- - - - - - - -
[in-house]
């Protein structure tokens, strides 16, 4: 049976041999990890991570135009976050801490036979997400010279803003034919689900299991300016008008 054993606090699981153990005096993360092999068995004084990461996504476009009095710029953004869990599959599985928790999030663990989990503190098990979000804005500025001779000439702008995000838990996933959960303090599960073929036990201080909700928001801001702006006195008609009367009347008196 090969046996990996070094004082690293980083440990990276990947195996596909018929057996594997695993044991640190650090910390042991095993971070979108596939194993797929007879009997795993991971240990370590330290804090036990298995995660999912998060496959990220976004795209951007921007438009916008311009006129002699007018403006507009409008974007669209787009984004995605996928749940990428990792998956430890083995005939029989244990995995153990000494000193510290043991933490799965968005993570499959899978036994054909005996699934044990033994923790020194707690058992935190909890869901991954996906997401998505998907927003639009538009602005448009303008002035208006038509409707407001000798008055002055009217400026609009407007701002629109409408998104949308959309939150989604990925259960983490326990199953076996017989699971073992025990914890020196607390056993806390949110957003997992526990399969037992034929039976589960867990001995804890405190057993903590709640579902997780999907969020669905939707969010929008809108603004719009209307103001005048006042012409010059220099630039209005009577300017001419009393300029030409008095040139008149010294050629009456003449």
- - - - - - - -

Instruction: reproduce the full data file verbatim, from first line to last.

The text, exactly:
[in-house]
């Protein structure tokens, strides 16, 4: 049976041999990890991570135009976050801490036979997400010279803003034919689900299991300016008008 054993606090699981153990005096993360092999068995004084990461996504476009009095710029953004869990599959599985928790999030663990989990503190098990979000804005500025001779000439702008995000838990996933959960303090599960073929036990201080909700928001801001702006006195008609009367009347008196 090969046996990996070094004082690293980083440990990276990947195996596909018929057996594997695993044991640190650090910390042991095993971070979108596939194993797929007879009997795993991971240990370590330290804090036990298995995660999912998060496959990220976004795209951007921007438009916008311009006129002699007018403006507009409008974007669209787009984004995605996928749940990428990792998956430890083995005939029989244990995995153990000494000193510290043991933490799965968005993570499959899978036994054909005996699934044990033994923790020194707690058992935190909890869901991954996906997401998505998907927003639009538009602005448009303008002035208006038509409707407001000798008055002055009217400026609009407007701002629109409408998104949308959309939150989604990925259960983490326990199953076996017989699971073992025990914890020196607390056993806390949110957003997992526990399969037992034929039976589960867990001995804890405190057993903590709640579902997780999907969020669905939707969010929008809108603004719009209307103001005048006042012409010059220099630039209005009577300017001419009393300029030409008095040139008149010294050629009456003449």